When the public began extreme couponing a few years ago, retail businesses thought they were onto a good thing. They had visions of thousands of new, big-spending customers flocking to their stores and signing onto their websites.
However, the reality eventually set in. Companies began to realize that extreme couponing, because it was being pushed to the limits, was perhaps not such a good thing after all. Restaurants offering coupons were drawing in some patrons who just wanted to eat the meal the coupon offered, but were not prepared to order any additional items and were often bad tippers. The result was that existing customers were staying away because of the crowds and staff was dissatisfied.
Supermarkets also became disillusioned. Customers were stacking coupons, that is, offering a number of different coupons for one item. Clients were mass cutting, which means that they were using piles of the same coupon that had been sorted and cut with a paper guillotine. Customers were using free coupons to buy large quantities of one particular item, often putting stores into out-of-stock situations.
Caught On and Not Aiding the Passion
As a result, many retail outlets put restrictions in place regarding the use of coupons. For example, some large stores, both online sites and brick-and-mortar outlets, will now only accept one coupon per item, require supervisor verification when coupon amounts reach a certain limit, or have restrictions on buy-one-get-one-free deals. However, they have to carefully balance the restrictions so that they don’t chase away the consumers who will grow their customer base.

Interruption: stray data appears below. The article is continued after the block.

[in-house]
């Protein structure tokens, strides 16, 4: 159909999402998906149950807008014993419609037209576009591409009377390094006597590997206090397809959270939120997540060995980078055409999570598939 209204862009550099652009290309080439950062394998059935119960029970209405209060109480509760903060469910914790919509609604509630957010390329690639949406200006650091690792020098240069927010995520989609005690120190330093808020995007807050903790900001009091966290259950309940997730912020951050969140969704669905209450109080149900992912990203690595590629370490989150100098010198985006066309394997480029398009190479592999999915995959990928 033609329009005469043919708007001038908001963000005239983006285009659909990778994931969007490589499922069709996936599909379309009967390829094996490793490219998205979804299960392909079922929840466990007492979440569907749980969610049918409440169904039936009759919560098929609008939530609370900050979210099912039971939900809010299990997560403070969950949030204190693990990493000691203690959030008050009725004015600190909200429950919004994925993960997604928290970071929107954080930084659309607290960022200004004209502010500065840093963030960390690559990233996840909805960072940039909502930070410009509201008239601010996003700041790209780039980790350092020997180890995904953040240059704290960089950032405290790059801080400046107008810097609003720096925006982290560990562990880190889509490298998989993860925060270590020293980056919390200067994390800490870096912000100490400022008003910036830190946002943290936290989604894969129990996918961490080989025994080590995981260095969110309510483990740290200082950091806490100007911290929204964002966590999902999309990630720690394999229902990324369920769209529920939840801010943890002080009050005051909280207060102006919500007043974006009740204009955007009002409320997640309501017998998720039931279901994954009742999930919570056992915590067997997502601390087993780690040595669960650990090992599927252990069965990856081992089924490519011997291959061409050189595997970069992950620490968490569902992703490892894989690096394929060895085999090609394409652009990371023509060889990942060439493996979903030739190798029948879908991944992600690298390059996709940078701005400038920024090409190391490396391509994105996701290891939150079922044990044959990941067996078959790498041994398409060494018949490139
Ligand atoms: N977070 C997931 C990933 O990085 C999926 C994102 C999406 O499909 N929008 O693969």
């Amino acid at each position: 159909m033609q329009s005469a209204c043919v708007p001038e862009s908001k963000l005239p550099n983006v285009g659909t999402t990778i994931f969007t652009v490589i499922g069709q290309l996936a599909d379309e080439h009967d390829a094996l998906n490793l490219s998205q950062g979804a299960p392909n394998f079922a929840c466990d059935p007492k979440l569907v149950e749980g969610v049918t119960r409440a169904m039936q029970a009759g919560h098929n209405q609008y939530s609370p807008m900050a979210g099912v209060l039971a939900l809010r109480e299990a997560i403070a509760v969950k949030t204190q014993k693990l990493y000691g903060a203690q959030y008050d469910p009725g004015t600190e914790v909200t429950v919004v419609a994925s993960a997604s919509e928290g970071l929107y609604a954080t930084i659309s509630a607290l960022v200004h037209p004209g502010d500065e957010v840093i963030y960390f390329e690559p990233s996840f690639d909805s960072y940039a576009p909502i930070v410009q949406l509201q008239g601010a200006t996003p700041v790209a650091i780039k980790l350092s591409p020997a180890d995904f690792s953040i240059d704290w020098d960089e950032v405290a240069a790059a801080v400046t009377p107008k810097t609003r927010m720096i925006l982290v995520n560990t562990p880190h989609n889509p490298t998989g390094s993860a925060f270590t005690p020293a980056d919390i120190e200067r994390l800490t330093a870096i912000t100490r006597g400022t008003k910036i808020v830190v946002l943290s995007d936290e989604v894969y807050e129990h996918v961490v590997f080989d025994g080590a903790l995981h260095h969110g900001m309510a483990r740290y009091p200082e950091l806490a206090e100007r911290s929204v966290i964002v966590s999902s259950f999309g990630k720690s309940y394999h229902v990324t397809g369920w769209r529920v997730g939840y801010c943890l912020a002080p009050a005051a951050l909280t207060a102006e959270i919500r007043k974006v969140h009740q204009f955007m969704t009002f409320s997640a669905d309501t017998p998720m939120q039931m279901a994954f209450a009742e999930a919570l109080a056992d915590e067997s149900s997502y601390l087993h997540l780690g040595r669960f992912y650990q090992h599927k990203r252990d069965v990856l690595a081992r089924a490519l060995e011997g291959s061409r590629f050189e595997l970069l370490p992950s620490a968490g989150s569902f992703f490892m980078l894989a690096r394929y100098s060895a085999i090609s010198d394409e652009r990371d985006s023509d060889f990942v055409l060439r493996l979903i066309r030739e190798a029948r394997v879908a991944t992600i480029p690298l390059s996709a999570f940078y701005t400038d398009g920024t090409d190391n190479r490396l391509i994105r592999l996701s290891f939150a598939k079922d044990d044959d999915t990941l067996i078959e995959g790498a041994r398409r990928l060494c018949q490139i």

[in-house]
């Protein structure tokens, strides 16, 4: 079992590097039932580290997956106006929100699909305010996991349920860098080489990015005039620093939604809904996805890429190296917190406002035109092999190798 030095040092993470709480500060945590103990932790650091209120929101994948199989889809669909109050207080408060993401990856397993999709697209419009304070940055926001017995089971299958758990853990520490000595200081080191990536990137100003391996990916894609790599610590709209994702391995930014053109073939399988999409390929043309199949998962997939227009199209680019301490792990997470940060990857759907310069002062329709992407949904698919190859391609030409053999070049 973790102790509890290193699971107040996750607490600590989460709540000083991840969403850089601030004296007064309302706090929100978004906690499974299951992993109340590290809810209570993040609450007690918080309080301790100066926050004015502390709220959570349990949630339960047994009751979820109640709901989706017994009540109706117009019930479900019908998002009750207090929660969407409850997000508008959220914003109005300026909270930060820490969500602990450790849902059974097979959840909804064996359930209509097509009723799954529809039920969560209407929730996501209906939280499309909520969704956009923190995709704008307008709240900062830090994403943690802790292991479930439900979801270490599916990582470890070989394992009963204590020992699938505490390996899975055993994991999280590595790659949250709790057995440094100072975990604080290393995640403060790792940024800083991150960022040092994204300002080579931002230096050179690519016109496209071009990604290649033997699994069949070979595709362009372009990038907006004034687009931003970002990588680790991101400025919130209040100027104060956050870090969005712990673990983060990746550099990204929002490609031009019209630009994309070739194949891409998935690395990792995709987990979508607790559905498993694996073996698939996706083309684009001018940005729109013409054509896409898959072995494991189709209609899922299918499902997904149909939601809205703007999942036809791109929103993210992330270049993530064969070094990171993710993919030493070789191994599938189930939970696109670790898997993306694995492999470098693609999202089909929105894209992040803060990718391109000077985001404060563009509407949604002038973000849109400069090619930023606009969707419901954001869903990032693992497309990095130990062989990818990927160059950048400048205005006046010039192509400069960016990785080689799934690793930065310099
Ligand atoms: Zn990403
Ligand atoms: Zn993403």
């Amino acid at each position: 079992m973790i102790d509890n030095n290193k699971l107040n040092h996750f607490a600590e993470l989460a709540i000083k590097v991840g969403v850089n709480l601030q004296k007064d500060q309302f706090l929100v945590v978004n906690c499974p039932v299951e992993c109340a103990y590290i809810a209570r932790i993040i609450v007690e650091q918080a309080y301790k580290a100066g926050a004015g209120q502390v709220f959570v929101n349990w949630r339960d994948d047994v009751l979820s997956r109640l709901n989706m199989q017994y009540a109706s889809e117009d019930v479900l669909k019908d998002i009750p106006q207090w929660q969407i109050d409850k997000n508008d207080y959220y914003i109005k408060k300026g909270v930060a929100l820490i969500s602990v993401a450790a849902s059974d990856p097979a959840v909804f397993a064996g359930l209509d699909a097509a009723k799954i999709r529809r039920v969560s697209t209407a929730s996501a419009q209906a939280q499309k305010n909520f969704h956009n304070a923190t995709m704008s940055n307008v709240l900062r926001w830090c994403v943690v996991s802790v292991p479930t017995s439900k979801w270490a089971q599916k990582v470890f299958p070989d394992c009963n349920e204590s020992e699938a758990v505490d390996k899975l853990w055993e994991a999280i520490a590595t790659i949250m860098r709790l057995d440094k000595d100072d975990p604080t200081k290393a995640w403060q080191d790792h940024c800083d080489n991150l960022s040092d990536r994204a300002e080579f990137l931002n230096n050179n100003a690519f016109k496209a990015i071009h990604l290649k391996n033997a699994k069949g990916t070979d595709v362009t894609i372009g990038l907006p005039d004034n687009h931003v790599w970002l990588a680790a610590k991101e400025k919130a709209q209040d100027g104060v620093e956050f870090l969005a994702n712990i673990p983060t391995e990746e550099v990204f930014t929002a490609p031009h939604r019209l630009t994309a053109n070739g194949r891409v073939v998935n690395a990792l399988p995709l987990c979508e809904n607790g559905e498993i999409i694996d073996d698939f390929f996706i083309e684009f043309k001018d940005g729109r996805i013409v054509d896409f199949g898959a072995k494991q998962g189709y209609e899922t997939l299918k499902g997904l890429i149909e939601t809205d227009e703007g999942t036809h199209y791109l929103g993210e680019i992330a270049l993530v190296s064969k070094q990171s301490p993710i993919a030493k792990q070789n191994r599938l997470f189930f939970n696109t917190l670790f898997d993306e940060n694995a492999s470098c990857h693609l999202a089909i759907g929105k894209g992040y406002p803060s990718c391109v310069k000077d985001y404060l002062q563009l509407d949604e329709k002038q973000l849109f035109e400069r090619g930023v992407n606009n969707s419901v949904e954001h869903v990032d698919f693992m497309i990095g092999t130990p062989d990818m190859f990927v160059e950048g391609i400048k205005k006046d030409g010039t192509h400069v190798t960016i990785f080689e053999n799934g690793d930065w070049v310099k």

Who can resist a good deal? Coupons are one of the ways that you can slice a few dollars off your grocery bill, eat a free meal at a restaurant, or enjoy a vacation at a reduced price. The art of coupon clipping and searching for coupon codes has become more popular in recent years, evolving into extreme couponing.
The Joy of Extreme Couponing
Like all extreme sports, extreme couponing offers not only a great end result — shaving dollars off your final payment — but gives participants an adrenaline rush on the way to that outcome.
Hunting for online coupon codes, clipping coupons from magazines and newspapers, or signing on to a coupon website is a huge part of the fun. The search at the store for items that match your coupons or eating the free meal is a blast. The satisfaction of paying your final trimmed down tab is the ultimate thrill.
One of the downsides of extreme couponing is that your hoarder instinct kicks in. You’ve all seen the TV programs of people who have shelves or rooms full of goods. Extreme couponers may become so carried away that they have large quantities of grocery items that will last them for years, probably long after expiration. Many of these items may be expensive brands that they would not normally have bought.
Why Do Businesses Offer Coupons?
There are a number of reasons why companies offer coupons for goods or services:
- Encourage consumers to shop at a specific store
- Bring in potential customers who may be undecided if to buy a product or not
- Promote branding and to further brand loyalty
- Advertise new products
- Get repeat business
It seems that extreme couponing is here to stay, for the meantime anyway. Customers love to get good deals and discounts, and free coupons are one of the ways to get them in the store or clicking on the retail website.by Read More